Modern processors typically run multiple simulations per socket. Finding the “sweet spot” where the maximum simulations run concurrently before bottlenecks occur is critical to efficiency. Workload placement that considers socket and core affinity can substantially impact both throughput and energy efficiency. Schedulers such as Altair PBS Professional with green provisioning features can even shut down cluster nodes when not in use to further reduce power consumption.

4.     Cloud Bursting

Most cloud providers already claim to be carbon neutral. Rather than provisioning for peak capacity on-premises, engineers can employ cloud bursting to tap more eco-friendly cloud resources during busy periods while minimizing on-prem infrastructure.

The same workload management tools that help optimize the use of on-premises resources and software licenses typically support hybrid cloud deployment models. For example, policy-based cloud bursting built into Altair PBS Professional enables CAE users to augment on-premises capacity by bursting seamlessly to their preferred public cloud.

 (Image courtesy of Altair.)

(Image courtesy of Altair.)

5.     Effective Use of GPUs

While CPU-based solvers are still the norm, simulation tools increasingly benefit from high-performance GPUs. GPUs can be a game changer, offering orders of magnitude better performance and power efficiency than CPUs for numerically intensive calculations. It is no accident that both the Top500 and Green500 lists of the most powerful and energy-efficient supercomputers are dominated by GPU-based systems. Some CAE centers may elect to use the cloud bursting approaches described above to tap specialized cloud-based GPUs rather than provision GPU capacity on-prem.

Modern multiphysics simulators can offload linear algebra computations to GPUs to improve both throughput and energy efficiency. For example, Altair CFD (which includes AcuSolve, a general-purpose Navier-Stokes solver) runs on the latest AMD GPUs and has been shown to deliver real-world performance gains ranging from 3x to 5x.[5]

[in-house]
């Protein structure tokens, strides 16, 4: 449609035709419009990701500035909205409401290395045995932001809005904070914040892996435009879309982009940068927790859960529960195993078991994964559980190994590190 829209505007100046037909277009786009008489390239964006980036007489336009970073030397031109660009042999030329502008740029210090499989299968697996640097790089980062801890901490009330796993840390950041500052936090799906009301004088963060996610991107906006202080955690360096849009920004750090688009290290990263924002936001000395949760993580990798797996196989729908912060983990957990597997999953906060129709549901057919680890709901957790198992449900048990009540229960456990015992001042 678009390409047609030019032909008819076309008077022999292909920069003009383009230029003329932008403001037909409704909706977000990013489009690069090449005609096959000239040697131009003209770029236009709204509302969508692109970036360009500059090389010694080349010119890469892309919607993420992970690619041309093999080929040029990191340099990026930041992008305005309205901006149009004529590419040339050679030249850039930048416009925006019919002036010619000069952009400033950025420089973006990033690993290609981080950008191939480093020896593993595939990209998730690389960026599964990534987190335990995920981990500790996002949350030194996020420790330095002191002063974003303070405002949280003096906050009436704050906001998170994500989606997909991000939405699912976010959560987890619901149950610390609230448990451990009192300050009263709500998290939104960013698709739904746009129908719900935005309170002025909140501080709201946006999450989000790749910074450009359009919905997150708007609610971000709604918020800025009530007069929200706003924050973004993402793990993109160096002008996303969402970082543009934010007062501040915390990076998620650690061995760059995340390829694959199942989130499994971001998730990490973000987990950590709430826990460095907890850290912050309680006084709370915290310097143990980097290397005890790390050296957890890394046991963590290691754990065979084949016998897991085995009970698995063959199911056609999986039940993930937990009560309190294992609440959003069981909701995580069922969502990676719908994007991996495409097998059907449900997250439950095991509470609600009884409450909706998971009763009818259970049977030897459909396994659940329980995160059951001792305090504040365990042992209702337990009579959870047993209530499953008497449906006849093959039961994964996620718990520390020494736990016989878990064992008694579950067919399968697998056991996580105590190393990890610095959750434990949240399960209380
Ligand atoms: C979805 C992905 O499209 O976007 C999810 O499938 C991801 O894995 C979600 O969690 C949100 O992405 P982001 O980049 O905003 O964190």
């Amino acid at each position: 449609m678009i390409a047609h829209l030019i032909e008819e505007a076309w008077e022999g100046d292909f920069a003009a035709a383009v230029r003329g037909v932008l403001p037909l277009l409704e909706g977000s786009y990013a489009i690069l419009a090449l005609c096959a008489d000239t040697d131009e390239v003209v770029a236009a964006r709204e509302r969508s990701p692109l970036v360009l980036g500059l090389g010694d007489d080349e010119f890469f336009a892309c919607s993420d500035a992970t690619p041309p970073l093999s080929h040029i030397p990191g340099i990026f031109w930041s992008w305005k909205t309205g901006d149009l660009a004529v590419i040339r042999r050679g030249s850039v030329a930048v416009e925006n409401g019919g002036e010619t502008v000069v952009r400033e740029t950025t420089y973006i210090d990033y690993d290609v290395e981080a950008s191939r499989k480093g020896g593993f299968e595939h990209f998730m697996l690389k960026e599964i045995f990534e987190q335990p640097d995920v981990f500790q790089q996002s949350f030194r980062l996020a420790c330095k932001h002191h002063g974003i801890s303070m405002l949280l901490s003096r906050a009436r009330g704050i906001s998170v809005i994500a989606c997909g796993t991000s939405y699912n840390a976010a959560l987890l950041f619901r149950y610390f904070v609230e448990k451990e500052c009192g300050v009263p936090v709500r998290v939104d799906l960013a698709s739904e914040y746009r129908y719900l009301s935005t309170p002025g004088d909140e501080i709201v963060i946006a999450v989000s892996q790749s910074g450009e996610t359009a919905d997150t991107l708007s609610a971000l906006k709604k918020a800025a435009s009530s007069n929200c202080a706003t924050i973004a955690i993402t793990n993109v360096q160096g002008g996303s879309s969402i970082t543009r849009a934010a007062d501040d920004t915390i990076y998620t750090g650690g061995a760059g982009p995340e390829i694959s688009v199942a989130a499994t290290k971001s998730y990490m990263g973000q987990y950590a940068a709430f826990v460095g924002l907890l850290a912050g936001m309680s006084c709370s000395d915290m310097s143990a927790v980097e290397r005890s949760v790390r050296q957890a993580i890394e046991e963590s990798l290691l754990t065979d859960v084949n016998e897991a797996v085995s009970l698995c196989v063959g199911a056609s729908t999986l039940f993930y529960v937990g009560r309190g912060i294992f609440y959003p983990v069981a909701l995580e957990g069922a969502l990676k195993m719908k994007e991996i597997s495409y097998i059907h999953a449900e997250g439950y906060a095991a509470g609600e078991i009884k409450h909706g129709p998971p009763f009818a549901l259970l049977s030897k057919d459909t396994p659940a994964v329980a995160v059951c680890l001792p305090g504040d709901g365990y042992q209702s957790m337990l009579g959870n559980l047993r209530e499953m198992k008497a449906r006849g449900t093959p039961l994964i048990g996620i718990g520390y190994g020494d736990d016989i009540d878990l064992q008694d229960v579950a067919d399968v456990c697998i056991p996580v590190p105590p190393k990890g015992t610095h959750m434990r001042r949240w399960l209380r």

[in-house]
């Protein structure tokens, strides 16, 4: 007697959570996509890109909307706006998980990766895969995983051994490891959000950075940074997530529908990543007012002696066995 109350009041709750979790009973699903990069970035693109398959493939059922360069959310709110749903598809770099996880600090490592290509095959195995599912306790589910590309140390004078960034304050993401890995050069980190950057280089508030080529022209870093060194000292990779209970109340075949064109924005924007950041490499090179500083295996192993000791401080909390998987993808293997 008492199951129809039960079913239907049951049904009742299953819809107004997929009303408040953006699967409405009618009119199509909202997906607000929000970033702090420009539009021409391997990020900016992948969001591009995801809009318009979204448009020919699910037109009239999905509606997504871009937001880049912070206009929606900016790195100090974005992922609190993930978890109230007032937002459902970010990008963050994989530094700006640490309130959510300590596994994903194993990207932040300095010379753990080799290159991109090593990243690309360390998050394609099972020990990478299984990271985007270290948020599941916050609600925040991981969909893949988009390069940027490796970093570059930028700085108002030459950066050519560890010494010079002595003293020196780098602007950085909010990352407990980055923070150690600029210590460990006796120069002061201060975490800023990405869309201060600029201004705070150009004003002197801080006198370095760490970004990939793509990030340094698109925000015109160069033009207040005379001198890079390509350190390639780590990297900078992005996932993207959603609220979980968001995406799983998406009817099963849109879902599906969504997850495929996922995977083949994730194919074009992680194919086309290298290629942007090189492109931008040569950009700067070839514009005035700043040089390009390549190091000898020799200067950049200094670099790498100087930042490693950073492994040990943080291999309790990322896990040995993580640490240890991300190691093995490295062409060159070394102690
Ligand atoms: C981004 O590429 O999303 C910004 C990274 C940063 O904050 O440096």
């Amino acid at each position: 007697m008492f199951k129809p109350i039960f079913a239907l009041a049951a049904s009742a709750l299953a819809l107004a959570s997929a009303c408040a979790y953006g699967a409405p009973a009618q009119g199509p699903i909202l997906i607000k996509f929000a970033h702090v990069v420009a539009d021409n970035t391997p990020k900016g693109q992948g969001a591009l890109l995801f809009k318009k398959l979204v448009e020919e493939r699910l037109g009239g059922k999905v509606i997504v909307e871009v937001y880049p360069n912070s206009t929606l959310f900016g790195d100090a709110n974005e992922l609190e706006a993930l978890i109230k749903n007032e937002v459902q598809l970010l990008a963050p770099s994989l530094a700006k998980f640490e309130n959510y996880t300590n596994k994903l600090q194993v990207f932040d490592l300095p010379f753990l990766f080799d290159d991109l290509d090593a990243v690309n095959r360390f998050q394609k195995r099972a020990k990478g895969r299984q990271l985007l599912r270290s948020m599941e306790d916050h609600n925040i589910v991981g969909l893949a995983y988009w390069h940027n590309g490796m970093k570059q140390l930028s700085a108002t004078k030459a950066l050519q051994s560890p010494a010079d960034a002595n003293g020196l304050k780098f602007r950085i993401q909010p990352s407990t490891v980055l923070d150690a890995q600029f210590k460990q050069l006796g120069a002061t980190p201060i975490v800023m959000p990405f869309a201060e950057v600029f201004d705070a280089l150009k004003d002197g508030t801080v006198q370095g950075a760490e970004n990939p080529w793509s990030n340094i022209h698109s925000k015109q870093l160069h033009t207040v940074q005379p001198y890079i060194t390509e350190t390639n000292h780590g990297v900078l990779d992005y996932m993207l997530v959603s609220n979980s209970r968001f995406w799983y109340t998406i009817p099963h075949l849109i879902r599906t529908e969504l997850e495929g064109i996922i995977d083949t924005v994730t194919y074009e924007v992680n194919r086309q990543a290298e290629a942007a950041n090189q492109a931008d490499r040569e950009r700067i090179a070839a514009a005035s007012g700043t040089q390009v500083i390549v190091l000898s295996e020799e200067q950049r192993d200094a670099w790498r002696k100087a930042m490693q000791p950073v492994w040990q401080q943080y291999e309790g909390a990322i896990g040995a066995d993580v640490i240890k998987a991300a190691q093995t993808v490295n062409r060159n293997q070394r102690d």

6.     Better Tools for Energy-Efficient Designs

Reducing a data center’s carbon footprint is important, but the real payoff comes from tools that deliver more energy-efficient designs. Modern structural optimization and simulation tools can help engineers realize greener, more sustainable products by minimizing material requirements. They can also help achieve longer-lasting designs that require fewer resources to manufacture and operate over their lifecycle.

Based on the idea that reducing is better than recycling, Altair helps customers design long-lasting products that require fewer resources to manufacture and operate. The Altair Enlighten Award honors advancements in sustainability, recognizing lightweight designs that boost mileage in the automotive industry and result in more eco-friendly designs.

To learn more about Altair HPC solutions, visit

To learn more about third-gen AMD EPYC processors, visit

1  International Energy Agency, November 2021 – Data Centres and Data Transmission Networks – 1% of global electricity use is attributable to data centers and another 1.1-1.4% is attributable to data transmission networks.

2,3  See the article Breakthrough Computing Performance with Altair and 3rd Gen AMD EPYC Processors with AMD 3D V-Cache Technology for details. A1.8x throughput gain corresponds to roughly a 44% reduction in infrastructure – (1-(1/1.8)) = 44%.

4  See details in AMD EPYC family SPECpower_ssj 2008 benchmark results – EPYC-028.

5  Based on a comparison of an AMD Radeon Pro VII graphics card vs a processor with 32 CPU cores. See the article AMD Radeon Pro VII speeds up steady-state simulations with Altair AcuSolve.